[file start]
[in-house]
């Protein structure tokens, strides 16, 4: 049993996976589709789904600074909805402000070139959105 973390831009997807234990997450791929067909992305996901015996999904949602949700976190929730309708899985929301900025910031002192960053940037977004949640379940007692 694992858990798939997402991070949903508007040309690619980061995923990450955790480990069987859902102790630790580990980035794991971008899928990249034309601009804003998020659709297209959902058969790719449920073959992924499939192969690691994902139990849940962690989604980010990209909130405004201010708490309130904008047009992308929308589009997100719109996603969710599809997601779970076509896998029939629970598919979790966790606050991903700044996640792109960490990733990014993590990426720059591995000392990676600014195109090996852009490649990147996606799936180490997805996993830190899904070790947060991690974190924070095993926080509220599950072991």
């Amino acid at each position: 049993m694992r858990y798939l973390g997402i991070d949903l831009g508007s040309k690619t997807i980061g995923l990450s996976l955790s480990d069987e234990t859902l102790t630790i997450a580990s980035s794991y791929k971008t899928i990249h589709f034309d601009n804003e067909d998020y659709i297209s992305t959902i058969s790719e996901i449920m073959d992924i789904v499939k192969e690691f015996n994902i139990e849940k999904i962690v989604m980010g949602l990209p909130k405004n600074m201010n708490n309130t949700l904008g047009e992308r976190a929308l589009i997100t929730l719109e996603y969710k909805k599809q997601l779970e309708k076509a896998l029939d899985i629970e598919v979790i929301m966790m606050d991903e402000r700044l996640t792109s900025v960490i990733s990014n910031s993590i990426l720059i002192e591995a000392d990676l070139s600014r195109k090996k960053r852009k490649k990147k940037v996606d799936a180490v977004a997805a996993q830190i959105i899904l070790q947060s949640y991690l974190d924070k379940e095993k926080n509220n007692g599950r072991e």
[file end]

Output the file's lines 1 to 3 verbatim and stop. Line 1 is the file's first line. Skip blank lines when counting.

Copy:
[in-house]
């Protein structure tokens, strides 16, 4: 049993996976589709789904600074909805402000070139959105 973390831009997807234990997450791929067909992305996901015996999904949602949700976190929730309708899985929301900025910031002192960053940037977004949640379940007692 694992858990798939997402991070949903508007040309690619980061995923990450955790480990069987859902102790630790580990980035794991971008899928990249034309601009804003998020659709297209959902058969790719449920073959992924499939192969690691994902139990849940962690989604980010990209909130405004201010708490309130904008047009992308929308589009997100719109996603969710599809997601779970076509896998029939629970598919979790966790606050991903700044996640792109960490990733990014993590990426720059591995000392990676600014195109090996852009490649990147996606799936180490997805996993830190899904070790947060991690974190924070095993926080509220599950072991």
């Amino acid at each position: 049993m694992r858990y798939l973390g997402i991070d949903l831009g508007s040309k690619t997807i980061g995923l990450s996976l955790s480990d069987e234990t859902l102790t630790i997450a580990s980035s794991y791929k971008t899928i990249h589709f034309d601009n804003e067909d998020y659709i297209s992305t959902i058969s790719e996901i449920m073959d992924i789904v499939k192969e690691f015996n994902i139990e849940k999904i962690v989604m980010g949602l990209p909130k405004n600074m201010n708490n309130t949700l904008g047009e992308r976190a929308l589009i997100t929730l719109e996603y969710k909805k599809q997601l779970e309708k076509a896998l029939d899985i629970e598919v979790i929301m966790m606050d991903e402000r700044l996640t792109s900025v960490i990733s990014n910031s993590i990426l720059i002192e591995a000392d990676l070139s600014r195109k090996k960053r852009k490649k990147k940037v996606d799936a180490v977004a997805a996993q830190i959105i899904l070790q947060s949640y991690l974190d924070k379940e095993k926080n509220n007692g599950r072991e």